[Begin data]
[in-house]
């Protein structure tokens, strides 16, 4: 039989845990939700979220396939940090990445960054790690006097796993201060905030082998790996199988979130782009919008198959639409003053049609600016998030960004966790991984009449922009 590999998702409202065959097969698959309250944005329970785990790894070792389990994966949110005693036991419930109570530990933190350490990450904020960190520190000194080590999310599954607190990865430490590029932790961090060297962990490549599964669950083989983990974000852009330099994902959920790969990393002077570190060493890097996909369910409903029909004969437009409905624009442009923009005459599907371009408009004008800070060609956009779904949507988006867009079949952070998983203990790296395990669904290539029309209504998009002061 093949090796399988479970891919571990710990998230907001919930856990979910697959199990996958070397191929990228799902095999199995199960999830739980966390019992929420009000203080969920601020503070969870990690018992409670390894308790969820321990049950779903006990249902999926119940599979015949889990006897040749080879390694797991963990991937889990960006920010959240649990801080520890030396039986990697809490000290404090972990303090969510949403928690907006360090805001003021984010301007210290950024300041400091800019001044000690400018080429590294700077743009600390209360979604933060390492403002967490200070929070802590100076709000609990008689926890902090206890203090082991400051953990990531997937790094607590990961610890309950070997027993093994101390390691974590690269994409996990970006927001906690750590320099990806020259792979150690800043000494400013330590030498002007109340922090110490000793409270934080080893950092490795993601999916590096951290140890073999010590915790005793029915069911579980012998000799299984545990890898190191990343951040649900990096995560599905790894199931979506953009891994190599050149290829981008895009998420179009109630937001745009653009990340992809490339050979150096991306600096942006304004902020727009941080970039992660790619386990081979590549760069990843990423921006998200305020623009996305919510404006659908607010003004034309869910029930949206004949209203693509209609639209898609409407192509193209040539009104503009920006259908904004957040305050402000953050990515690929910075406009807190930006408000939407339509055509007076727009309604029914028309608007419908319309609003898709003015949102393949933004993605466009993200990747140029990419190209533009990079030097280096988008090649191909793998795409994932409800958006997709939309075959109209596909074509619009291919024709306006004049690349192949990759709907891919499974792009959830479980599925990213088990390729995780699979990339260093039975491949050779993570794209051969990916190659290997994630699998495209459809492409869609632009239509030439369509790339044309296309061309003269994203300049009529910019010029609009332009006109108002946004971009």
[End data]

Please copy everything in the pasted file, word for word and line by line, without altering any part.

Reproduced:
[in-house]
């Protein structure tokens, strides 16, 4: 039989845990939700979220396939940090990445960054790690006097796993201060905030082998790996199988979130782009919008198959639409003053049609600016998030960004966790991984009449922009 590999998702409202065959097969698959309250944005329970785990790894070792389990994966949110005693036991419930109570530990933190350490990450904020960190520190000194080590999310599954607190990865430490590029932790961090060297962990490549599964669950083989983990974000852009330099994902959920790969990393002077570190060493890097996909369910409903029909004969437009409905624009442009923009005459599907371009408009004008800070060609956009779904949507988006867009079949952070998983203990790296395990669904290539029309209504998009002061 093949090796399988479970891919571990710990998230907001919930856990979910697959199990996958070397191929990228799902095999199995199960999830739980966390019992929420009000203080969920601020503070969870990690018992409670390894308790969820321990049950779903006990249902999926119940599979015949889990006897040749080879390694797991963990991937889990960006920010959240649990801080520890030396039986990697809490000290404090972990303090969510949403928690907006360090805001003021984010301007210290950024300041400091800019001044000690400018080429590294700077743009600390209360979604933060390492403002967490200070929070802590100076709000609990008689926890902090206890203090082991400051953990990531997937790094607590990961610890309950070997027993093994101390390691974590690269994409996990970006927001906690750590320099990806020259792979150690800043000494400013330590030498002007109340922090110490000793409270934080080893950092490795993601999916590096951290140890073999010590915790005793029915069911579980012998000799299984545990890898190191990343951040649900990096995560599905790894199931979506953009891994190599050149290829981008895009998420179009109630937001745009653009990340992809490339050979150096991306600096942006304004902020727009941080970039992660790619386990081979590549760069990843990423921006998200305020623009996305919510404006659908607010003004034309869910029930949206004949209203693509209609639209898609409407192509193209040539009104503009920006259908904004957040305050402000953050990515690929910075406009807190930006408000939407339509055509007076727009309604029914028309608007419908319309609003898709003015949102393949933004993605466009993200990747140029990419190209533009990079030097280096988008090649191909793998795409994932409800958006997709939309075959109209596909074509619009291919024709306006004049690349192949990759709907891919499974792009959830479980599925990213088990390729995780699979990339260093039975491949050779993570794209051969990916190659290997994630699998495209459809492409869609632009239509030439369509790339044309296309061309003269994203300049009529910019010029609009332009006109108002946004971009």